Rufus Ingalls


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Civil War Harper's Weekly, November 22, 1862

This site has online versions of all the Harper's Weekly newspapers printed during the Civil War. These newspapers enable you to watch the events unfold week by week. These reports were created by eye-witnesses to the actual events. They serve as a great way to learn more about this war.

(Scroll Down to See Entire Page, or Newspaper Thumbnails below will take you to a specific page of interest)


Governor Horatio Seymour

Horatio Seymour

McClellan Removed From Command

McClellan Removed from Command

Burnside Takes Command

Burnside Takes Command

Loudon Valley

Loudon Valley

Catharine Wilson

Execution of Catharine Wilson

Army of the Ohio

Army of the Ohio

Rufus Ingalls

Rufus Ingalls

General Stanley

General Stanley

McClellan Fired

General McClellan Relieved of Command

Maryland Heights

Maryland Heights Sunrise


US Warship "Vanderbilt"

Gen. Thomas

General Thomas

Horace Greeley

Horace Greeley

Army of the Ohio

Army of the Ohio









NOVEMBER 22, 1862.]



Margaret must commence the developing process; so Mrs. Dayta took her to Rome, spent four years between there and Venice—for she was in no hurry. She considered haste the sign-manual of weakness, + his mark. During those years Margaret's mother died and her father took a second wife—a vulgar, shrewish woman; from that time Bagdad would have been as eligible an abiding place in her thought as the lonely farm-house in Virginia; and Sweet Air, Mrs. Dayta's country seat, where they quietly settled on their return, became in truth her home: so pleasant a one that she rarely thought of the cloud, no larger than a man's hand, on her horizon—her utter dependence and isolation.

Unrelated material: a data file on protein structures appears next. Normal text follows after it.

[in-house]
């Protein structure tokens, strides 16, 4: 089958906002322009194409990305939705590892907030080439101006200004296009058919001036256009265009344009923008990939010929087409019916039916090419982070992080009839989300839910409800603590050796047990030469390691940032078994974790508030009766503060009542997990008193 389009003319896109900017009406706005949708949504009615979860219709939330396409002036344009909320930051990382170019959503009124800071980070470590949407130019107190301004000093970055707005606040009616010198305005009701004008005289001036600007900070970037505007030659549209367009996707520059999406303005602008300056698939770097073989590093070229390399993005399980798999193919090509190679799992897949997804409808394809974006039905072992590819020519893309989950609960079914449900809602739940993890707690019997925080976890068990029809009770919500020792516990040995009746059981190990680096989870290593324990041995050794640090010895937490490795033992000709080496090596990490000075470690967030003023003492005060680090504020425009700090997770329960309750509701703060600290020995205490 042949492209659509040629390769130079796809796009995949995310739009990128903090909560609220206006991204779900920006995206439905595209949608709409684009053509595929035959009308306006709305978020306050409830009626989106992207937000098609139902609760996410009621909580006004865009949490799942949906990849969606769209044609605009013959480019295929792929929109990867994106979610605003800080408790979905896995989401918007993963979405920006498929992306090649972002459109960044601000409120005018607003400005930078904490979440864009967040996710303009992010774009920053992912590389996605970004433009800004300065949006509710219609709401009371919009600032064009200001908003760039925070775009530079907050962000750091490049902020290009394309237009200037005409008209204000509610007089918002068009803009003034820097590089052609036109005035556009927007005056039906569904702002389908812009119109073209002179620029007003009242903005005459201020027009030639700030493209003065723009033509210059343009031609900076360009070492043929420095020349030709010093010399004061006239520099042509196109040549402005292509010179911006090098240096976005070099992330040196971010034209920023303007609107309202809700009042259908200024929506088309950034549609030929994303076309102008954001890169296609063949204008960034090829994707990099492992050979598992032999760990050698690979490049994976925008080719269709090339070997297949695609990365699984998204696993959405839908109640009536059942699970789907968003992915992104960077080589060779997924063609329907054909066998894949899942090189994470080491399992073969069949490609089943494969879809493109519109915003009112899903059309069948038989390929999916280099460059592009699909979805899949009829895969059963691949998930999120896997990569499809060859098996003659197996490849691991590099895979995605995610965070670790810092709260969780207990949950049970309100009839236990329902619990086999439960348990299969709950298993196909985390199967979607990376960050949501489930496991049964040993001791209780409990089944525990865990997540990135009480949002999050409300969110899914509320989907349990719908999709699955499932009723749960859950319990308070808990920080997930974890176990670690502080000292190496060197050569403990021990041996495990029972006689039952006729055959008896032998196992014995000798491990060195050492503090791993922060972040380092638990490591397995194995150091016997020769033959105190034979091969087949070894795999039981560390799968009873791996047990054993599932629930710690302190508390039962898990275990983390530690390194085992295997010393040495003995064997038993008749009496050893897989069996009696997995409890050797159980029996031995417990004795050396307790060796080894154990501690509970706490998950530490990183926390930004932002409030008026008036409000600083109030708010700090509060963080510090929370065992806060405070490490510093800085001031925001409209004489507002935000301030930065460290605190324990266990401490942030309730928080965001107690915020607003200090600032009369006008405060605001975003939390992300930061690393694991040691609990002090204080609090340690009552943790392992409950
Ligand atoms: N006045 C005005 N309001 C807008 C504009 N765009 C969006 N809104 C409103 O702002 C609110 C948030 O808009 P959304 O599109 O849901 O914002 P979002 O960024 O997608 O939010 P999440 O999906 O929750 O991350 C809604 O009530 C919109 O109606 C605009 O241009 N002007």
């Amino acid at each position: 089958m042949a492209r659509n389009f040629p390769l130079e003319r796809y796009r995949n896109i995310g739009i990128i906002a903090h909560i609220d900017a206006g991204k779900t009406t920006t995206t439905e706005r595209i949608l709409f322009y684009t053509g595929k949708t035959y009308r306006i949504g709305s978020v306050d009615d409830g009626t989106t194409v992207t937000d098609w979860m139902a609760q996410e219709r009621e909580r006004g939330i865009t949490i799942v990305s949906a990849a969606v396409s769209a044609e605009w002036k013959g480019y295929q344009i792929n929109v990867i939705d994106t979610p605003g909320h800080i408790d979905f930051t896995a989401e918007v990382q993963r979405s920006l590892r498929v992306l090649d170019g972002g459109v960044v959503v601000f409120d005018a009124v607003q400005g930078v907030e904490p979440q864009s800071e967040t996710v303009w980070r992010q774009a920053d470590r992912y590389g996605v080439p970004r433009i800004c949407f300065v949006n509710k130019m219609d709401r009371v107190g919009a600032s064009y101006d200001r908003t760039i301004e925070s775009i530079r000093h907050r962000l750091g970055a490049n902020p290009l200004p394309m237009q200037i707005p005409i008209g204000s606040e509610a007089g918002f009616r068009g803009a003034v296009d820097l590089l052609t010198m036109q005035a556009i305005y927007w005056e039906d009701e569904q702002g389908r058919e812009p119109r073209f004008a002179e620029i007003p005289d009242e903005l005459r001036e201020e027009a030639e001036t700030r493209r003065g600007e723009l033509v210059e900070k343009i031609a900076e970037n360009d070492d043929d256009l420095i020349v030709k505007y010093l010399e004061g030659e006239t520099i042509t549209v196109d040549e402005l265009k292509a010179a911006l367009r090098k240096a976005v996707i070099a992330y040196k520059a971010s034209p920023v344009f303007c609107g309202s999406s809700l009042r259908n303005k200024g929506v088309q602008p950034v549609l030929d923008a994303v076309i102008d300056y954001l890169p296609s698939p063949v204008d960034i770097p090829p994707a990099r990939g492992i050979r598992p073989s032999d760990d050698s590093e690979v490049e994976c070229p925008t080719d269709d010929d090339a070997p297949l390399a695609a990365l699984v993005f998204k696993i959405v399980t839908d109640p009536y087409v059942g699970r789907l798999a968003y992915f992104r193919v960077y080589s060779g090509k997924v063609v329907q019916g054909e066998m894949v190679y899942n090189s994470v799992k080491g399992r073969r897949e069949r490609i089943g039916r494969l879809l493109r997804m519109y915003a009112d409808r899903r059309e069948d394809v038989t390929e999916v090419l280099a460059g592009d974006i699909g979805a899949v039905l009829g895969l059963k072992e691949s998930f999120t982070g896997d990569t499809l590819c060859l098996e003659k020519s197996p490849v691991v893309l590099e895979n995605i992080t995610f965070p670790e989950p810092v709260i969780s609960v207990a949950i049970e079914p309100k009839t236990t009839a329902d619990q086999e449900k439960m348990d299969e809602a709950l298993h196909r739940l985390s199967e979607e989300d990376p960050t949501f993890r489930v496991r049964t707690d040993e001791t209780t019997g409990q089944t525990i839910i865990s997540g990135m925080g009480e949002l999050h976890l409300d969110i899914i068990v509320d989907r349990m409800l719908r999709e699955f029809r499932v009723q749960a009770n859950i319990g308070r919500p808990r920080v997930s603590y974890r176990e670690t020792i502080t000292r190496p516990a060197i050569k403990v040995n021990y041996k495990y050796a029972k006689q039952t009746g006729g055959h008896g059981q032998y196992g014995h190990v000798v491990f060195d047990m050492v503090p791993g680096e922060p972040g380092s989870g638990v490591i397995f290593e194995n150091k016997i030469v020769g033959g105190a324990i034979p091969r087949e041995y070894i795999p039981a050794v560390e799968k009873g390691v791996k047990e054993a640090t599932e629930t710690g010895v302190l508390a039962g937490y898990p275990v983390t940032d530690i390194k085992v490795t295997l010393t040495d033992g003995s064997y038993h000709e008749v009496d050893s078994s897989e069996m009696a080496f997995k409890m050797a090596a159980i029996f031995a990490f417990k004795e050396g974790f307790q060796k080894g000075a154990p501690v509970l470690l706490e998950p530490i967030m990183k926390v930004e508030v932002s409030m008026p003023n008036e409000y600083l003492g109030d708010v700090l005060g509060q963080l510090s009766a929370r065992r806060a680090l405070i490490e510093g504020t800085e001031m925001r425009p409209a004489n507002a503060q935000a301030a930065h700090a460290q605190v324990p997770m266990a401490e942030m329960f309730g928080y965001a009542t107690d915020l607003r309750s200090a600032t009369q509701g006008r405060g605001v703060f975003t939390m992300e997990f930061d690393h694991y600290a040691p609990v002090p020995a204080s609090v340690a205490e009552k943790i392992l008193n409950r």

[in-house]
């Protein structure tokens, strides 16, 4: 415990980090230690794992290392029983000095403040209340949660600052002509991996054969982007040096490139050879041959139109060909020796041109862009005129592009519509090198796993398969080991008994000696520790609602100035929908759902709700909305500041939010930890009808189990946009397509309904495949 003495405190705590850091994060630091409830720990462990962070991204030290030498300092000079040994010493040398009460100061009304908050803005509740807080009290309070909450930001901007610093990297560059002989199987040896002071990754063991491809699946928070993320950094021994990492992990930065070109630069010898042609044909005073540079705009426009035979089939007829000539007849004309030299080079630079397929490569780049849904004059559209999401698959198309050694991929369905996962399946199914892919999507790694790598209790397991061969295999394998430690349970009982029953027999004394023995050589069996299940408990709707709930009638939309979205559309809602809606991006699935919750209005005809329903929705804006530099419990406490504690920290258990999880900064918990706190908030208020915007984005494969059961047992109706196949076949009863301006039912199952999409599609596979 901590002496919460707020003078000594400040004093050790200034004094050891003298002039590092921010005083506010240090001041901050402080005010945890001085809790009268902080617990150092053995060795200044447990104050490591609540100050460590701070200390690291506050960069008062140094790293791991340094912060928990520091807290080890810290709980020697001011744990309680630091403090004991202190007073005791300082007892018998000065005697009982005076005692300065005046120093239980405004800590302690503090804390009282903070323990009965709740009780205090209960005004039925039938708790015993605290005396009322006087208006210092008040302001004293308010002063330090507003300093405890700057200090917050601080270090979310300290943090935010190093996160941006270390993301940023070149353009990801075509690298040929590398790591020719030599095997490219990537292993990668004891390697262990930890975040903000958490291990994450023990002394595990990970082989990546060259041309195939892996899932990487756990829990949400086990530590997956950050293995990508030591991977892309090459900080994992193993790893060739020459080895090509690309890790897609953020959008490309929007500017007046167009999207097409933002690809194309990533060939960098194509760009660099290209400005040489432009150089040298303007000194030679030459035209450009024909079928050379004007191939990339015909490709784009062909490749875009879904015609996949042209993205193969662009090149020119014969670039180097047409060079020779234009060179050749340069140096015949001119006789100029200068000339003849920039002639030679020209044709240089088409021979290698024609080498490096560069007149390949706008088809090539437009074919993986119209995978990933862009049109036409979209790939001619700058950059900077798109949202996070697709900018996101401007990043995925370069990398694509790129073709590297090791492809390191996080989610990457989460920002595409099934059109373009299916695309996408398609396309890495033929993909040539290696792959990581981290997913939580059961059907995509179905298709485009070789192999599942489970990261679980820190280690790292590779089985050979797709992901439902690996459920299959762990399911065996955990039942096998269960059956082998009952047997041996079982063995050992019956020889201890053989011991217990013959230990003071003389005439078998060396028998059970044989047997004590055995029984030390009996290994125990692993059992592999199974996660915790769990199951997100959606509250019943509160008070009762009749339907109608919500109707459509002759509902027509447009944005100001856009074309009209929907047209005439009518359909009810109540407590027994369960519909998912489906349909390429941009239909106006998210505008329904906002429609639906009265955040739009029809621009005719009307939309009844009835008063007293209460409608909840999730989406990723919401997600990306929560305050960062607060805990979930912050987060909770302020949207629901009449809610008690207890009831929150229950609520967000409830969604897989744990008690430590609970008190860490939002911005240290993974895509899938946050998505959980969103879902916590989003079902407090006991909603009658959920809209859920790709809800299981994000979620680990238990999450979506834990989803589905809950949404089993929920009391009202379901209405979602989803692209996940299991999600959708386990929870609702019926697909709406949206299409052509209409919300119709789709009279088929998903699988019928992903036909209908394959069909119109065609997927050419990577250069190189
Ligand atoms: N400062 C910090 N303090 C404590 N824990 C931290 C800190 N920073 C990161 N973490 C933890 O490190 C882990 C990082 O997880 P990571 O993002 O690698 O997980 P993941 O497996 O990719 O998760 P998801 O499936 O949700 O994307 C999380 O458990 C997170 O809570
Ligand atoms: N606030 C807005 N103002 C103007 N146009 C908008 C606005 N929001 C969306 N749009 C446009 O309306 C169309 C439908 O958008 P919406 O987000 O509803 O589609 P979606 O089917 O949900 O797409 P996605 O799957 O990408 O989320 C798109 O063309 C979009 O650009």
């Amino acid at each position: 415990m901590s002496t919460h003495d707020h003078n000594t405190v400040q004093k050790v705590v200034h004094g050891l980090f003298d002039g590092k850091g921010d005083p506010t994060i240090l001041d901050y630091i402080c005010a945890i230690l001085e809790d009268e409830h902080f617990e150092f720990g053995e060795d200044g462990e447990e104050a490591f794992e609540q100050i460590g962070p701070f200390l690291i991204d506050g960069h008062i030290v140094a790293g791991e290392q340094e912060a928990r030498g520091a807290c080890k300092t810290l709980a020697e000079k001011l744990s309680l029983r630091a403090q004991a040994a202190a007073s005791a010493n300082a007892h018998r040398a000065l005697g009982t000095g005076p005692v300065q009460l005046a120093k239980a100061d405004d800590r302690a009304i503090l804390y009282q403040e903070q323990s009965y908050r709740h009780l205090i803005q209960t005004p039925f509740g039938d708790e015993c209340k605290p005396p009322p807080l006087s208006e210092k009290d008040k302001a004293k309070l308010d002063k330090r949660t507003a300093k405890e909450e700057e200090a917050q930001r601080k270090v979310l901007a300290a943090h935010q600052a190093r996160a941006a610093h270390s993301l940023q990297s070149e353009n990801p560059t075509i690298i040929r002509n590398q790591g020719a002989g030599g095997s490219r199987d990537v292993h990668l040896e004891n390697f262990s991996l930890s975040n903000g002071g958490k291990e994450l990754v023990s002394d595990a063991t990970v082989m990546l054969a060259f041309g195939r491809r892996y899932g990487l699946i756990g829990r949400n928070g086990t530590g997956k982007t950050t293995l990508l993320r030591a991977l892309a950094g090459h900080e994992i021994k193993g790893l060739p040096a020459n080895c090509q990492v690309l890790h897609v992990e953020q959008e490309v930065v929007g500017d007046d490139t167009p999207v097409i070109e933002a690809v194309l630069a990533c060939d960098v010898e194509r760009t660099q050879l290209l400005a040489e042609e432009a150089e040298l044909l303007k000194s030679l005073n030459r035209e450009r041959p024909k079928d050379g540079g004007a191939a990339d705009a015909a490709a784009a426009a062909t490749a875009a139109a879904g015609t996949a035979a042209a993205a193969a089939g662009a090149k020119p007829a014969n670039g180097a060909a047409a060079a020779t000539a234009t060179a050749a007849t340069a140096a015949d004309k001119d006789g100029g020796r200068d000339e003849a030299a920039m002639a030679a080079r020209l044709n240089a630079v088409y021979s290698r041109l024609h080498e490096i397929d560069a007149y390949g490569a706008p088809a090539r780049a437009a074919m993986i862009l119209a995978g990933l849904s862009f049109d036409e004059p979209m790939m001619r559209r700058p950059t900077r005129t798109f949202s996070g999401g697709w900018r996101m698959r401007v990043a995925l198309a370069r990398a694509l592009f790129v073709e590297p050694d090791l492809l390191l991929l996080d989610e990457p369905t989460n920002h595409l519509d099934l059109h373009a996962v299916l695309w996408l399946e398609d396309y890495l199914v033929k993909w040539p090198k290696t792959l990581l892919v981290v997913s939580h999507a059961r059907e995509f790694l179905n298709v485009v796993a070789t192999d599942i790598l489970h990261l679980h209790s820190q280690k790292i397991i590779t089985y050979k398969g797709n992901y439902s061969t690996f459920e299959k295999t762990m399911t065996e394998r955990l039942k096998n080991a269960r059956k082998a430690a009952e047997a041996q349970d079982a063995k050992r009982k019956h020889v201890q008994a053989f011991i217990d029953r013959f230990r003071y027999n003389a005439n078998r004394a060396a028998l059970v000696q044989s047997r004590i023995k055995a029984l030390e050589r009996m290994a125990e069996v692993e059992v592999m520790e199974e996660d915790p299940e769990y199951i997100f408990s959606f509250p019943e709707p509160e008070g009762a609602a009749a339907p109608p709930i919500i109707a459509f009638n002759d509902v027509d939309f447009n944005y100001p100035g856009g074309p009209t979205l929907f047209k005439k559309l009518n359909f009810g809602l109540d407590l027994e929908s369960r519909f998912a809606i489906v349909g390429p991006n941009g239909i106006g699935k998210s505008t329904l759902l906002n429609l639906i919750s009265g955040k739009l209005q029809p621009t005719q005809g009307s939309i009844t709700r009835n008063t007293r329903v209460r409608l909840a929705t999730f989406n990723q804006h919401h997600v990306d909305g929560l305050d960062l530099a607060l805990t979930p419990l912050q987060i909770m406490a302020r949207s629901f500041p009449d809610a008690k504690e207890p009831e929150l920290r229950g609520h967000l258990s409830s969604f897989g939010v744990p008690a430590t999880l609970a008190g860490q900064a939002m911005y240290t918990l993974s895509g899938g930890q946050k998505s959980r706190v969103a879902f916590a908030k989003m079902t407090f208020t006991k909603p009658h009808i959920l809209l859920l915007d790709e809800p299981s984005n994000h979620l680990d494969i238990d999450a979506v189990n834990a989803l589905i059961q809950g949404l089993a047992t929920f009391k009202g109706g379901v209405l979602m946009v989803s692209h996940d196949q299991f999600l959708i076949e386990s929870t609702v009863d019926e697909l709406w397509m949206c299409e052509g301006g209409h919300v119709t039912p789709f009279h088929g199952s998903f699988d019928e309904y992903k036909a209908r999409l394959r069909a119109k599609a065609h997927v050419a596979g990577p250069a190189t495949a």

There had been two days of pitiless fog and drizzle, borrowed of November, with no hope of clearing till late in the afternoon, when a cold gleam showed above the hills, followed by a flash and sparkle of sunshine, a sudden blaze of the sun low down in the west, and a surge and rush of clouds, burning fiercely at their ragged edges, reft, broken through by long quivering gleams of brightness, darker than scarlet, deeper than gold; in its turn caught, embosomed, swept away in the purple rout toward the sea, or tossed high toward mid-heaven, bursting out in rosy flushes through the tangle and the fluttering of the trees; and Margaret, wrapped in a cloak and hood, watching it an from the crumbling bank overlooking the river.

She was not too pleased to hear some one coming down the walk. It sounded like Roscoe Baring's step; if not, it must be Lucius Marvin, familiarly known as "Lucy." Hard to tell which she disliked the most! It proved, however, to be Douglas Erfut. What sent him there? She had thought him a fixture near Mrs. Dayta.

He came and stood beside her silently and reverently till the glory was quite gone—then,

"Thank you," said Margaret, turning around. "I know no one else who would have had so much sense. Only the gag could have hindered them from breaking in on the divine service that has been going on."

Douglas smiled at her, not with his lips but out of the depths of a remarkable pair of blue eyes—answered quite irrelevantly,

"You must come in. This wind it too cool for you."

"On the contrary I am thawing out. When I came out I was a petrifaction of disgust. The waters of small talk have been dropping on me for the past two days, and every good and pleasant feeling is nearly turned into stone."